From inception, it reflected the joy of the rainbow nation throughmany cultural lenses. This joy was vested in the prospect of a diverse, yetunited, nationhood.

Literally translated, Manenberg means “Man and Mountain”, but the symbolism goes beyond the affinity that the people of this City have had with its Mountain since time immemorial.

“Manenberg is Where it’s Happening” was also an anthem of the struggling black masses during the time of Apartheid. The recording was made in June 1974 in a studio in Cape Town against a backdrop of forced removals, as the Apartheid government finalized its destruction of District Six, and evicted Coloured families from their homes throughout the city.

Asked in an interview how the title came about, Abdullah Ibrahim said: “Because Basil Coetzee was from Manenberg – and for us Manenberg was just symbolic of the removal out of District Six, which is actually the removal of everybody from everywhere in the world, and Manenberg specifically because… it signifies it’s our music, and it’s our culture”

Manenberg’s Jazz Café represented authenticity that drew locals and tourists from around the world. Understandably, havingthis culture back in the City and Bay where it belonged resonated in many hearts. Denzel Washington, Collin Farrel, David Bowie were some of the international celebrities who visited the venue. Performances at the venue also included Kool and the Gang, Spirogyra, Oliver Mtukudsi, Miriam Makeba, HughMasekela, Ali Farka Touré and others from all over the world.

Manenberg’s Jazz Café was also a home away from home for politicians in the National Assembly. Cyril Ramaphosa once played the bongos on stage, while Ronnie Kasrils, Steve Tshwete, Trevor Manuel, Frene Ginwala and other members of cabinet were regulars at the venue.

Manenberg’s at The Camissa Courtyard re-opens its doors this weekend, exactly 20 years after its establishment. Situated at 96 Strand Street Cape Town, this time round the venue is set to be more than just a music venue.

Nestled in a quiet courtyard on a heritage site, the open air ambience is an inviting step out of the bustle of the City, where the music blends effortlessly with the trees and the palpable sense of history. The food reflects the culinary traditions of the City – expect a menu that includes the quintessential braai tradition alongside delectable curries and sea food.

Moreover, the venue is steeped in history; situated on one of the branches of the Camissa River that flows underground to the sea. This river defined the emotional and spiritual connection of the indigenous Khoi people with the area now known as Cape Town. Camissa, whichmeans “Place of Sweet Water,” was the original Khoi name for the City of Cape Town. The water from this river has its source in 25 springs on the slopes of the Table Mountain range, which still today produce high quality water.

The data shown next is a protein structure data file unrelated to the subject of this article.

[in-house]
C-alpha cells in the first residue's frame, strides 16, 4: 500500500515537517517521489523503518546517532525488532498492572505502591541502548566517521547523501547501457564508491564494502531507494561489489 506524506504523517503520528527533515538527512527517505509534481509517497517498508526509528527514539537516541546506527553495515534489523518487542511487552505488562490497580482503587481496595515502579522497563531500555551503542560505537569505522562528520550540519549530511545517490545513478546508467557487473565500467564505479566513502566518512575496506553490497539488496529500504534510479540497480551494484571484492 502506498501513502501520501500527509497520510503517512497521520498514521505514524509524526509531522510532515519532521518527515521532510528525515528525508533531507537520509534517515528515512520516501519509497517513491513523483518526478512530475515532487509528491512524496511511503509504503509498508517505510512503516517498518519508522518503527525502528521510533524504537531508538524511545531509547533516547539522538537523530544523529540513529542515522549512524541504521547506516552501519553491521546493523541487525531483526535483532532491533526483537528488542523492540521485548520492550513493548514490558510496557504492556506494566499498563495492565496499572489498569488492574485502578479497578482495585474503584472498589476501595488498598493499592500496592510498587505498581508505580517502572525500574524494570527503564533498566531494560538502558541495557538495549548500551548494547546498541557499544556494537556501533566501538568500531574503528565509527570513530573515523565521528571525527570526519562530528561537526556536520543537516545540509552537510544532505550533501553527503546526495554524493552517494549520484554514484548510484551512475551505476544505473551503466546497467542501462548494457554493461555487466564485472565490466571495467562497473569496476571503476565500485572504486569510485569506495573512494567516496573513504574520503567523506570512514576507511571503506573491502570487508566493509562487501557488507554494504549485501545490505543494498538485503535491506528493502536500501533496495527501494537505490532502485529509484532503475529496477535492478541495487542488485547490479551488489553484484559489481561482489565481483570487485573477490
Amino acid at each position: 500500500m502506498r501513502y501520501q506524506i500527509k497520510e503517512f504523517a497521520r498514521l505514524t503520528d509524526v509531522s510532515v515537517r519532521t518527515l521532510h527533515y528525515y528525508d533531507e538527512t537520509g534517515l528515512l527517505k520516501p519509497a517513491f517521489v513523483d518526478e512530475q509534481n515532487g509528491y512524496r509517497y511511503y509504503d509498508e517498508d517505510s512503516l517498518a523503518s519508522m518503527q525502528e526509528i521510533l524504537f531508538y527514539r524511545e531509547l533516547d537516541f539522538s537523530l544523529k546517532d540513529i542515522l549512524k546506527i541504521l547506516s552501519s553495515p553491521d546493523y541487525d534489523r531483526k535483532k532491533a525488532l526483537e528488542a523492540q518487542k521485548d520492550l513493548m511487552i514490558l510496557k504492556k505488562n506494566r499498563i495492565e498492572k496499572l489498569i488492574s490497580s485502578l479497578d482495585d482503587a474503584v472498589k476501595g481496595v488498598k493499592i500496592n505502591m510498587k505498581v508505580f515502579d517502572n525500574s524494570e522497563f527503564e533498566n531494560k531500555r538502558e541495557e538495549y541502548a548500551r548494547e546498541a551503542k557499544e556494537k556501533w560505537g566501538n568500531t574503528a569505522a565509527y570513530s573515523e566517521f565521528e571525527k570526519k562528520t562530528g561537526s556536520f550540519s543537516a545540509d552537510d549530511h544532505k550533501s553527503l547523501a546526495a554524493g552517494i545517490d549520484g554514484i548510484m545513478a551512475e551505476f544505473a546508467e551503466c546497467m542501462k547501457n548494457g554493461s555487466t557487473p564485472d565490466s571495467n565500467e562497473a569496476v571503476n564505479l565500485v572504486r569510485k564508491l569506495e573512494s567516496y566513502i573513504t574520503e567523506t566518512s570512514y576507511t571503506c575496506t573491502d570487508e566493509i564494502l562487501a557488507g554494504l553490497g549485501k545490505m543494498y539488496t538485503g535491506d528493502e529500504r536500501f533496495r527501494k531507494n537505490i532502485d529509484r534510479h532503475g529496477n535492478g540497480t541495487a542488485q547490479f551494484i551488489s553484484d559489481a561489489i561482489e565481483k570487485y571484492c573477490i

Manenberg’s at the Camissa Courtyard will seek to deliver a world class, authentic musical and culinary experience that will beguile patrons; reclaiming the cultural, spiritual and emotional relationship between the indigenous Khoi and the land.

Part of the design (beyond the experience that the venue offers) is to play a lead role in advocating a name change from The City of Cape Town to the Camissa Metro. This will not be at the expense of the CBD’s identity – which should retain its name as Cape Town. Cape Town is, after all, a leading international tourism brand with a dependence on the tourismindustry.

It’s hoped that the Camissa Metro will lay the framework for the reclamation of identity and history of the people of thiscity; that the legacy of Slavery, Colonialism, Apartheid and Dispossession will be redressed as a result.

The founder of Manenberg’s Jazz Café, Clarence Ford, says “My business partner, Lovetta Bolters, and I are mindful of the challenges confronting us. Music – and jazz, specifically – is a difficult business in this City. We have some world class musicians in Cape Town, and the premium stage that we’ve created is intended to showcase them to a diverse audience.

Similarly we are disturbed by the levels of drug and alcohol abuse in this city. We are more than disturbed by the gangviolence killing young men in their prime. This endeavour is more than just a business; we believe that by embracing the indigenous names that our ancestors applied to this space, we’ll restore the reverence and spiritual significance our ancestors placed on it. This will go a long way in reconciling our history and reclaiming our souls.

Ours is a passionate, non-political, labour of true love. Join us as we reclaim the spiritual significance of our land anddestiny. As a symbolic token of our endeavor, white flags will be hung around the venue in solidarity with Bonteheuwel, Manenberg, Guguletu and Khayelitsha that are ravaged by drug and alcohol abuse and gangsterism.”

Manenberg’s at the Camissa Courtyard also features the Apartheid Museum’s Nelson Mandela exhibition. The exhibition provides great perspectives on one of Africa and the World’s greatest leaders.

 

As from this weekend Manenberg will be open from 09h30 with a daytime and evening menu. Live music is scheduled 7 nights a week. Join the Facebook Group Manenberg’s @ the Camissa Courtyard for regular programme and other updates – or book your space on 021 8395126.